The Mighty Macs—a film about the 1971 Immaculata College basketball team's unlikely championship run—has been a long time coming.
As producer Tim Chambers told a crowd at Edgmont Country Club Wednesday afternoon, it was scheduled to hit theaters last year, but his friends in the NCAA and marketing industry told him to wait a bit longer.
It made little sense to debut the movie 39 years after the true story, they said. Better to round up to an even 40.
"One more year pushing that boulder up a hill," Chambers told about 40 people at the Press Club luncheon.
Chambers also wrote and directed the film, which will open in about 1,000 theaters October 21.
At the luncheon, he related some of the funny and poignant stories behind the movie, including his questionable decision to give the college, now co-ed Immaculata University, script approval. In the end, he said, the Immaculate Heart of Mary nuns who run the school only cut one scene, depicting alcohol-fueled tailgating festivities.
Chambers said he was proud to have kept the movie G-rated, despite pressure to do otherwise.
"We actually stood our ground in working with Sony and some of our releasing partners in LA. They wanted us to change it to a PG film and add some things in the film that we didn't feel were morally responsible," Chambers said.
He joked that old acquaintances would be surprised to find him a "prude" and the "face of women's empowerment" in his role creating the film.
The Mighty Macs opening was increased from 250 screens to over 1,000 based anticipated public response. Before the Oct. 21 opening, there will be a premiere at the Kimmel Center in Philadelphia Oct. 14. Proceeds from the sale of $150 tickets will benefit Coaches Vs. Cancer. Mighty Macs coach Cathy Rush fought cancer, as did cast member Katie Hayek.
Theresa Grentz, a player from the '71 team, and Hayek, who plays a college-age Grentz in the movie, also spoke to the crowd Wednesday.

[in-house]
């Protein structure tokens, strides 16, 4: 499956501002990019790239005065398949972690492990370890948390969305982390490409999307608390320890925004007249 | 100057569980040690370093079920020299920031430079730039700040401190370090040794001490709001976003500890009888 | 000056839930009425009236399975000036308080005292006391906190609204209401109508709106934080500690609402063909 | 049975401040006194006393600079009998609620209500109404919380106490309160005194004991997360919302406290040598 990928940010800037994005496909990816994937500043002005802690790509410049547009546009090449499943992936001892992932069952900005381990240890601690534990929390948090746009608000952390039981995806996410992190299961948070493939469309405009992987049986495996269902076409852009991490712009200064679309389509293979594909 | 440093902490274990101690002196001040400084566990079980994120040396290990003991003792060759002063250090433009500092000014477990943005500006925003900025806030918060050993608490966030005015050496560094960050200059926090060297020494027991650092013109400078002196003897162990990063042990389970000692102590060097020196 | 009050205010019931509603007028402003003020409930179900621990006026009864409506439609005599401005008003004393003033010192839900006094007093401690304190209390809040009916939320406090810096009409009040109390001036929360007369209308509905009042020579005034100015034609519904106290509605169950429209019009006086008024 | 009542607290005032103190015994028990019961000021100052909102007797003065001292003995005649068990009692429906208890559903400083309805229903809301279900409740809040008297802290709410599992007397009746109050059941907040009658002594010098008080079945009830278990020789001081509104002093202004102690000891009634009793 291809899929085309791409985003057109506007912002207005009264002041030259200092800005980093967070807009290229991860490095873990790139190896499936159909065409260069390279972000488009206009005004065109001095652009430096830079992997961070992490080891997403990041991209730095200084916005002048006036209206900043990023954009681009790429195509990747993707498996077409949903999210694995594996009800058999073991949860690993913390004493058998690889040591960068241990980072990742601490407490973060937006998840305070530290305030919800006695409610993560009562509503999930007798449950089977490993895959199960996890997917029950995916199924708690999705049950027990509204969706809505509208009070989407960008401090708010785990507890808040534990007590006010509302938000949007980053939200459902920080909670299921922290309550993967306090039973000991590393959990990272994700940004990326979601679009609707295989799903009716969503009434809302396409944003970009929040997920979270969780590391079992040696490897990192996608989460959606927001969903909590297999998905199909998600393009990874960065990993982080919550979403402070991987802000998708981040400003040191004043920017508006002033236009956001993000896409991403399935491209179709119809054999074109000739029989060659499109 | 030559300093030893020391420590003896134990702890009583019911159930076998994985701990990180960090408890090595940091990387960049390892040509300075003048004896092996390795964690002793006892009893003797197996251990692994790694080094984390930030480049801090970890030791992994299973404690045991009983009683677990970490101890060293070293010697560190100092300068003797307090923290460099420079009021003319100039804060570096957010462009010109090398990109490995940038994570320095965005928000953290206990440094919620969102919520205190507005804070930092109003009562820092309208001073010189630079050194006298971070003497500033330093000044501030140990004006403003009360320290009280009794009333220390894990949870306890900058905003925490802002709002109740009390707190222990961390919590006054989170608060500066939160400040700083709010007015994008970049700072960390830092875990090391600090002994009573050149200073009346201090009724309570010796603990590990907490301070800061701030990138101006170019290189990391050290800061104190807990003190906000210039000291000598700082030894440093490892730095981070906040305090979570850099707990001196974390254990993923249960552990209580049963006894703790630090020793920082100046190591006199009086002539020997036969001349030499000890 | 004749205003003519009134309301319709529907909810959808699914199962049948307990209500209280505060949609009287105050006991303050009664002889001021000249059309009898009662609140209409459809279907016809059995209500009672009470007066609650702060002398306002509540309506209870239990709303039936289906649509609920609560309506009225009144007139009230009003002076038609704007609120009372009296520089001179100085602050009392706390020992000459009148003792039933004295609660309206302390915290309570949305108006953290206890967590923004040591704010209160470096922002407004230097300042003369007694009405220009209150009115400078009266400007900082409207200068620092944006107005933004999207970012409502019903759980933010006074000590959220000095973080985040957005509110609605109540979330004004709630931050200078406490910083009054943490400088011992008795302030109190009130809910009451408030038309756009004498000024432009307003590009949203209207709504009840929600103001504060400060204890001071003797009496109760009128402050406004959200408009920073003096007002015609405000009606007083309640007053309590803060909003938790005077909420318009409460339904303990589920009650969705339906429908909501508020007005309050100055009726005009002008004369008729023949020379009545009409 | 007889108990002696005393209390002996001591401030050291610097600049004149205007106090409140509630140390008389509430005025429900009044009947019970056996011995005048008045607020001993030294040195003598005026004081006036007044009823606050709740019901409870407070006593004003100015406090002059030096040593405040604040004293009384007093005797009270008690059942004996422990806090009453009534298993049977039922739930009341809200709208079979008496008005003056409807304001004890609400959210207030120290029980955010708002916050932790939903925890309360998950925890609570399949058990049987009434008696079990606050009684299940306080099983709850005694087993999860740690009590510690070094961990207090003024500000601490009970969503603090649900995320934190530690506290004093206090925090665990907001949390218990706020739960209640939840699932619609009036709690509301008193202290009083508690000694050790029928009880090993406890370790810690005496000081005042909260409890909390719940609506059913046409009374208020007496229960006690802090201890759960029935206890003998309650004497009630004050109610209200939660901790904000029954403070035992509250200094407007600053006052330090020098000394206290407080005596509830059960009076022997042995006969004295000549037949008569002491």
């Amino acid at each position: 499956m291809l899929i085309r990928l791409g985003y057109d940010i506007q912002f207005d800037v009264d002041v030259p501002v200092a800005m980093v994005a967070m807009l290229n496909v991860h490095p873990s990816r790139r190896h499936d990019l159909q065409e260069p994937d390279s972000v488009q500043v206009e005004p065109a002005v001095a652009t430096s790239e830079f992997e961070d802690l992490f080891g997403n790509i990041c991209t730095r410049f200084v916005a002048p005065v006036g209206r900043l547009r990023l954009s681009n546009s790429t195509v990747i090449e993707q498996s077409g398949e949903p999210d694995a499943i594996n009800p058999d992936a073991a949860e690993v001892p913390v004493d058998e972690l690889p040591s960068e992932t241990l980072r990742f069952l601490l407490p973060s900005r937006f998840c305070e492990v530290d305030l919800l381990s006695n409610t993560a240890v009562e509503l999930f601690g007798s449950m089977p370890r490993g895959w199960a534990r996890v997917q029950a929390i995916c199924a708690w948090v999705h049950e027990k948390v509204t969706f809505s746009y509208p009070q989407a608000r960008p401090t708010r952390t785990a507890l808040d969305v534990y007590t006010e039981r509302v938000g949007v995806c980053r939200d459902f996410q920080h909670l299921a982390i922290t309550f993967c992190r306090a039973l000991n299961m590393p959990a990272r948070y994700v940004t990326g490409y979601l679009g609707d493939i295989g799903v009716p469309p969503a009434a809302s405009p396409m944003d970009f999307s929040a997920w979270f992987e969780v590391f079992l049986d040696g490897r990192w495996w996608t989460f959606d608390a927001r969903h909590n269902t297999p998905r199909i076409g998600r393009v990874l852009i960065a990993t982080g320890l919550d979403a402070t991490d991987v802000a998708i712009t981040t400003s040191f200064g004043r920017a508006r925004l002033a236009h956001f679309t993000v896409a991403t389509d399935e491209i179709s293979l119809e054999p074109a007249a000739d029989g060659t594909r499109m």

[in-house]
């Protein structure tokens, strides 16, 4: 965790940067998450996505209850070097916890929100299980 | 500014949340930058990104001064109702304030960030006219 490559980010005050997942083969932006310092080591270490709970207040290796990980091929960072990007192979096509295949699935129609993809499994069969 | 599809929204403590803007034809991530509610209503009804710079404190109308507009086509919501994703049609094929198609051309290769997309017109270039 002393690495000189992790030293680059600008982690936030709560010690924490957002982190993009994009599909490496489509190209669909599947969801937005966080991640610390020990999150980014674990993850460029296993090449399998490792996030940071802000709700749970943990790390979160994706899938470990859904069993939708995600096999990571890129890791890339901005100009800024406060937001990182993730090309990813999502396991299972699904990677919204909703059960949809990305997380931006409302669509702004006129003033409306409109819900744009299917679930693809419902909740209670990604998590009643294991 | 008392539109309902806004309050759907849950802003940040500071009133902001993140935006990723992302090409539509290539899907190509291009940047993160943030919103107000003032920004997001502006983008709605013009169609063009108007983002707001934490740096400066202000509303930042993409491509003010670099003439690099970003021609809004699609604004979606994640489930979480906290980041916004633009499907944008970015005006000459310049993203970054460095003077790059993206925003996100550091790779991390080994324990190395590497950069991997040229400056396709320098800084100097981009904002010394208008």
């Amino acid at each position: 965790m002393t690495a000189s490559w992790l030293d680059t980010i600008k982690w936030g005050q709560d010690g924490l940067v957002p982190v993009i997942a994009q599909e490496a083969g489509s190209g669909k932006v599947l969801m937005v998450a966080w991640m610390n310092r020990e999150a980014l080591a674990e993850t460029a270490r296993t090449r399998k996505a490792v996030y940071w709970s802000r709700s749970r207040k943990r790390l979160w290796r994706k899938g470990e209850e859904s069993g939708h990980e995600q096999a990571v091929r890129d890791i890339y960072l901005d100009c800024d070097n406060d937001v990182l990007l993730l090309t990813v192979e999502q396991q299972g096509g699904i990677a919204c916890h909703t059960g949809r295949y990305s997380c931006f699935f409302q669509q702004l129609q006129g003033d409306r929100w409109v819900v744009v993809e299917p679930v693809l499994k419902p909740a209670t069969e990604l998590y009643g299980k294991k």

Here is a bit of what was said:
On filming on location: "The great thing about Immaculata, the furniture hasn't changed in 40 years."
On casting: "We had about 500 girls auditioning for 7 roles. ... We wouldn't allow them to read for roles until I saw them play basketball."
On the movie industry: "There's a big divide between what we're being fed and what we want."
Theresa Grentz, an original Mighty Macs player who makes a cameo in the film as a nun:
On casting: "All my teammates were saying who they wanted, Cindy Crawford. Forget that—this kid better be able to shoot."
On Chambers and producing a film during economic turmoil: "I give Tim a lot of credit. He could have bailed on this a couple times. I know Disney had a very lucrative offer ... and I'm really proud of him because he did hold true."
Katie Hayek, an actor and former University of Miami basketball player, who portrays Grentz in the film:
On fighting cancer during filming: "It was the most bittersweet time, getting cast and finding out I had cancer at the same time. A lot of people asked me, How did you do it? ... I don't know how I would have done it without this movie. It kept me going, and it was the best thing that could have happened to me."
On the humbling experience of sharing a plane ride with Mighty Macs coach Cathy Rush: "She said 'How old are you?' I was like, '27.' She goes, 'huh.' And I go, 'What?' And she goes, 'No, no I was just thinking. When I was 27, I already had three national championships, and was married with two kids.'"